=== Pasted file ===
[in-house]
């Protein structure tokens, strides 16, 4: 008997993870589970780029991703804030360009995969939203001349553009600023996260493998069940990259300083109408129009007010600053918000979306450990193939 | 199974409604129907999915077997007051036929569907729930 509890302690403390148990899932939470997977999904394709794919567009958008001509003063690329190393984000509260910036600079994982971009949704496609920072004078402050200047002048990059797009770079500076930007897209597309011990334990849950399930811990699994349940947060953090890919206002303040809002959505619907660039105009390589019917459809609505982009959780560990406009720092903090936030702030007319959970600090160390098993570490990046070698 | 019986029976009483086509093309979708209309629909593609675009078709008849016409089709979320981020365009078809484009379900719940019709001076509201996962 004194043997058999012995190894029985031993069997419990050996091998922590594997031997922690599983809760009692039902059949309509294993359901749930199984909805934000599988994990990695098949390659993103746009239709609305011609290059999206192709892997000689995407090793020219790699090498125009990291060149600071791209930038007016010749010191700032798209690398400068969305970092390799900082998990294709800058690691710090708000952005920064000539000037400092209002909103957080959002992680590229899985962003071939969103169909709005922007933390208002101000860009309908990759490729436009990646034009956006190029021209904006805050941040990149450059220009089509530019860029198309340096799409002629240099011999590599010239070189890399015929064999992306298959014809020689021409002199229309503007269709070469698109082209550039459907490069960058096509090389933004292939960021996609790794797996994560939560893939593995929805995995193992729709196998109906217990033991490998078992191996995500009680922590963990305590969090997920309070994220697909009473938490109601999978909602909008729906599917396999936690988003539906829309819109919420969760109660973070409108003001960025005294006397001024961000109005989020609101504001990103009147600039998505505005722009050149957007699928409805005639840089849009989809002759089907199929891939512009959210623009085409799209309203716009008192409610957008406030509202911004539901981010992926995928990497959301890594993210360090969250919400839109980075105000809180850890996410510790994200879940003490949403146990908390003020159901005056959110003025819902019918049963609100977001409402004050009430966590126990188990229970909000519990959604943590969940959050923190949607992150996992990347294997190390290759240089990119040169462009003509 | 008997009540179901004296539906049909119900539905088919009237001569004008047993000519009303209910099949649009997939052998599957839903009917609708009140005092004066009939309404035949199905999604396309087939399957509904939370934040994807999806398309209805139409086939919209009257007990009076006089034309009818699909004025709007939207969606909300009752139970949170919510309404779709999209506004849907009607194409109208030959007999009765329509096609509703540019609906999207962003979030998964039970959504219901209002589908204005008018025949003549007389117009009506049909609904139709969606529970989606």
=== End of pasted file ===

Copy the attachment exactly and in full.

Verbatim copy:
[in-house]
């Protein structure tokens, strides 16, 4: 008997993870589970780029991703804030360009995969939203001349553009600023996260493998069940990259300083109408129009007010600053918000979306450990193939 | 199974409604129907999915077997007051036929569907729930 509890302690403390148990899932939470997977999904394709794919567009958008001509003063690329190393984000509260910036600079994982971009949704496609920072004078402050200047002048990059797009770079500076930007897209597309011990334990849950399930811990699994349940947060953090890919206002303040809002959505619907660039105009390589019917459809609505982009959780560990406009720092903090936030702030007319959970600090160390098993570490990046070698 | 019986029976009483086509093309979708209309629909593609675009078709008849016409089709979320981020365009078809484009379900719940019709001076509201996962 004194043997058999012995190894029985031993069997419990050996091998922590594997031997922690599983809760009692039902059949309509294993359901749930199984909805934000599988994990990695098949390659993103746009239709609305011609290059999206192709892997000689995407090793020219790699090498125009990291060149600071791209930038007016010749010191700032798209690398400068969305970092390799900082998990294709800058690691710090708000952005920064000539000037400092209002909103957080959002992680590229899985962003071939969103169909709005922007933390208002101000860009309908990759490729436009990646034009956006190029021209904006805050941040990149450059220009089509530019860029198309340096799409002629240099011999590599010239070189890399015929064999992306298959014809020689021409002199229309503007269709070469698109082209550039459907490069960058096509090389933004292939960021996609790794797996994560939560893939593995929805995995193992729709196998109906217990033991490998078992191996995500009680922590963990305590969090997920309070994220697909009473938490109601999978909602909008729906599917396999936690988003539906829309819109919420969760109660973070409108003001960025005294006397001024961000109005989020609101504001990103009147600039998505505005722009050149957007699928409805005639840089849009989809002759089907199929891939512009959210623009085409799209309203716009008192409610957008406030509202911004539901981010992926995928990497959301890594993210360090969250919400839109980075105000809180850890996410510790994200879940003490949403146990908390003020159901005056959110003025819902019918049963609100977001409402004050009430966590126990188990229970909000519990959604943590969940959050923190949607992150996992990347294997190390290759240089990119040169462009003509 | 008997009540179901004296539906049909119900539905088919009237001569004008047993000519009303209910099949649009997939052998599957839903009917609708009140005092004066009939309404035949199905999604396309087939399957509904939370934040994807999806398309209805139409086939919209009257007990009076006089034309009818699909004025709007939207969606909300009752139970949170919510309404779709999209506004849907009607194409109208030959007999009765329509096609509703540019609906999207962003979030998964039970959504219901209002589908204005008018025949003549007389117009009506049909609904139709969606529970989606």